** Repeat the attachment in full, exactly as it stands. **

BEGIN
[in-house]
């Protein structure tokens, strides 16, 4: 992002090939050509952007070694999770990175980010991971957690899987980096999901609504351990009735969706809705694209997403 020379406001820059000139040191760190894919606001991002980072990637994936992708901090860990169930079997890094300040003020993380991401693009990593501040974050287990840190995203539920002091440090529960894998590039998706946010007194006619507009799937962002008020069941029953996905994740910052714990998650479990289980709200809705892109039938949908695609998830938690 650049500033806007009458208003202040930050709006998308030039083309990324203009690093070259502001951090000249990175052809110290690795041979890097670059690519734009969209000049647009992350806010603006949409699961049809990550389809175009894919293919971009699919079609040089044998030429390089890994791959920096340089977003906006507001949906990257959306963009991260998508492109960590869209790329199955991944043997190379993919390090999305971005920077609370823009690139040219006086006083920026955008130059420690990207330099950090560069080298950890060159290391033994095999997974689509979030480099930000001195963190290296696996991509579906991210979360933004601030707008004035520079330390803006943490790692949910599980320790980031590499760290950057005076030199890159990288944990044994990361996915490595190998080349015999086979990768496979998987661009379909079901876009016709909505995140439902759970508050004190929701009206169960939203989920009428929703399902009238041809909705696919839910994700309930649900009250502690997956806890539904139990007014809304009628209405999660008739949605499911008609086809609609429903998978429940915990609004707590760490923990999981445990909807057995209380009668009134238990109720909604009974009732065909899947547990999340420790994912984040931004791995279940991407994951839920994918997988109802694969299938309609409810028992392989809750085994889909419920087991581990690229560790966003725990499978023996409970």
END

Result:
[in-house]
């Protein structure tokens, strides 16, 4: 992002090939050509952007070694999770990175980010991971957690899987980096999901609504351990009735969706809705694209997403 020379406001820059000139040191760190894919606001991002980072990637994936992708901090860990169930079997890094300040003020993380991401693009990593501040974050287990840190995203539920002091440090529960894998590039998706946010007194006619507009799937962002008020069941029953996905994740910052714990998650479990289980709200809705892109039938949908695609998830938690 650049500033806007009458208003202040930050709006998308030039083309990324203009690093070259502001951090000249990175052809110290690795041979890097670059690519734009969209000049647009992350806010603006949409699961049809990550389809175009894919293919971009699919079609040089044998030429390089890994791959920096340089977003906006507001949906990257959306963009991260998508492109960590869209790329199955991944043997190379993919390090999305971005920077609370823009690139040219006086006083920026955008130059420690990207330099950090560069080298950890060159290391033994095999997974689509979030480099930000001195963190290296696996991509579906991210979360933004601030707008004035520079330390803006943490790692949910599980320790980031590499760290950057005076030199890159990288944990044994990361996915490595190998080349015999086979990768496979998987661009379909079901876009016709909505995140439902759970508050004190929701009206169960939203989920009428929703399902009238041809909705696919839910994700309930649900009250502690997956806890539904139990007014809304009628209405999660008739949605499911008609086809609609429903998978429940915990609004707590760490923990999981445990909807057995209380009668009134238990109720909604009974009732065909899947547990999340420790994912984040931004791995279940991407994951839920994918997988109802694969299938309609409810028992392989809750085994889909419920087991581990690229560790966003725990499978023996409970």